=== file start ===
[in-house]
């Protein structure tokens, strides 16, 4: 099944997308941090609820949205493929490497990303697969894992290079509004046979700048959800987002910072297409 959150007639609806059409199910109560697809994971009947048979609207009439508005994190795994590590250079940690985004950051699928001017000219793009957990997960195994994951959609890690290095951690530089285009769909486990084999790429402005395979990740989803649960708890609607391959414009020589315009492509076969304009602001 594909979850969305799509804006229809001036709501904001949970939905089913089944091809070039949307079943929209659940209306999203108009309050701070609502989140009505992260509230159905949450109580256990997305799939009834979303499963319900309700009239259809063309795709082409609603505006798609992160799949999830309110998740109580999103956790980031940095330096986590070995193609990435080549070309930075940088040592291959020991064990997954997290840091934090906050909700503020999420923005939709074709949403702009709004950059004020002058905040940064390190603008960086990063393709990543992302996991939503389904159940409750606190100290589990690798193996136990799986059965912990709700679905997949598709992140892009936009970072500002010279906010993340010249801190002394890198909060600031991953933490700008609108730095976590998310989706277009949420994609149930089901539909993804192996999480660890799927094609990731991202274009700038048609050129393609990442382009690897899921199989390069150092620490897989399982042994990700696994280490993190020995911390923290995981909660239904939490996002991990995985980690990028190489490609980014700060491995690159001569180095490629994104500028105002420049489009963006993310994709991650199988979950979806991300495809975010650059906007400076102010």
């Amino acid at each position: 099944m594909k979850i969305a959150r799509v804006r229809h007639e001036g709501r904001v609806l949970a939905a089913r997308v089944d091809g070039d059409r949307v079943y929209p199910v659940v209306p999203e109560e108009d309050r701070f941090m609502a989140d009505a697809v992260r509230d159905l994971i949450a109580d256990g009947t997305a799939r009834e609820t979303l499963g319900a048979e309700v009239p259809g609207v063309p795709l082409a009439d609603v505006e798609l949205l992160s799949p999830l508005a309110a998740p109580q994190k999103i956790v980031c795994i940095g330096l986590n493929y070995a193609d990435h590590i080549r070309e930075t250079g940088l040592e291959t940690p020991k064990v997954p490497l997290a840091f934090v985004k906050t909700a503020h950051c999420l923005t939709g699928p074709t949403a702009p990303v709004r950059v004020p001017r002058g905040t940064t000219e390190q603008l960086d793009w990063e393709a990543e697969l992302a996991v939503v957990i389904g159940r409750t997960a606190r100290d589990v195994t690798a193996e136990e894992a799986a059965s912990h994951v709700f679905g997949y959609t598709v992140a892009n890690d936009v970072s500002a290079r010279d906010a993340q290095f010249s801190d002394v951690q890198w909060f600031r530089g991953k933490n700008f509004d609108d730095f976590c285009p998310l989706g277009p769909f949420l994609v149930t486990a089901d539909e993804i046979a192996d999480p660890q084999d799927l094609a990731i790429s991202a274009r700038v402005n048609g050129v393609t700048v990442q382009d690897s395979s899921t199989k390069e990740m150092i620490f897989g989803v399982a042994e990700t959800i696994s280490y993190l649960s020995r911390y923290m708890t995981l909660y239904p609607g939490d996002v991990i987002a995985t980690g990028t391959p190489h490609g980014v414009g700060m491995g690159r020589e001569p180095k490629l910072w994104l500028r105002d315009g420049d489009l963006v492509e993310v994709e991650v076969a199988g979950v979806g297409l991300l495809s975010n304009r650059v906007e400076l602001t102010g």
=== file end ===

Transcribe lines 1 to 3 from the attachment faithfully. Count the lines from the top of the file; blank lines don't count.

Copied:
[in-house]
């Protein structure tokens, strides 16, 4: 099944997308941090609820949205493929490497990303697969894992290079509004046979700048959800987002910072297409 959150007639609806059409199910109560697809994971009947048979609207009439508005994190795994590590250079940690985004950051699928001017000219793009957990997960195994994951959609890690290095951690530089285009769909486990084999790429402005395979990740989803649960708890609607391959414009020589315009492509076969304009602001 594909979850969305799509804006229809001036709501904001949970939905089913089944091809070039949307079943929209659940209306999203108009309050701070609502989140009505992260509230159905949450109580256990997305799939009834979303499963319900309700009239259809063309795709082409609603505006798609992160799949999830309110998740109580999103956790980031940095330096986590070995193609990435080549070309930075940088040592291959020991064990997954997290840091934090906050909700503020999420923005939709074709949403702009709004950059004020002058905040940064390190603008960086990063393709990543992302996991939503389904159940409750606190100290589990690798193996136990799986059965912990709700679905997949598709992140892009936009970072500002010279906010993340010249801190002394890198909060600031991953933490700008609108730095976590998310989706277009949420994609149930089901539909993804192996999480660890799927094609990731991202274009700038048609050129393609990442382009690897899921199989390069150092620490897989399982042994990700696994280490993190020995911390923290995981909660239904939490996002991990995985980690990028190489490609980014700060491995690159001569180095490629994104500028105002420049489009963006993310994709991650199988979950979806991300495809975010650059906007400076102010």
């Amino acid at each position: 099944m594909k979850i969305a959150r799509v804006r229809h007639e001036g709501r904001v609806l949970a939905a089913r997308v089944d091809g070039d059409r949307v079943y929209p199910v659940v209306p999203e109560e108009d309050r701070f941090m609502a989140d009505a697809v992260r509230d159905l994971i949450a109580d256990g009947t997305a799939r009834e609820t979303l499963g319900a048979e309700v009239p259809g609207v063309p795709l082409a009439d609603v505006e798609l949205l992160s799949p999830l508005a309110a998740p109580q994190k999103i956790v980031c795994i940095g330096l986590n493929y070995a193609d990435h590590i080549r070309e930075t250079g940088l040592e291959t940690p020991k064990v997954p490497l997290a840091f934090v985004k906050t909700a503020h950051c999420l923005t939709g699928p074709t949403a702009p990303v709004r950059v004020p001017r002058g905040t940064t000219e390190q603008l960086d793009w990063e393709a990543e697969l992302a996991v939503v957990i389904g159940r409750t997960a606190r100290d589990v195994t690798a193996e136990e894992a799986a059965s912990h994951v709700f679905g997949y959609t598709v992140a892009n890690d936009v970072s500002a290079r010279d906010a993340q290095f010249s801190d002394v951690q890198w909060f600031r530089g991953k933490n700008f509004d609108d730095f976590c285009p998310l989706g277009p769909f949420l994609v149930t486990a089901d539909e993804i046979a192996d999480p660890q084999d799927l094609a990731i790429s991202a274009r700038v402005n048609g050129v393609t700048v990442q382009d690897s395979s899921t199989k390069e990740m150092i620490f897989g989803v399982a042994e990700t959800i696994s280490y993190l649960s020995r911390y923290m708890t995981l909660y239904p609607g939490d996002v991990i987002a995985t980690g990028t391959p190489h490609g980014v414009g700060m491995g690159r020589e001569p180095k490629l910072w994104l500028r105002d315009g420049d489009l963006v492509e993310v994709e991650v076969a199988g979950v979806g297409l991300l495809s975010n304009r650059v906007e400076l602001t102010g």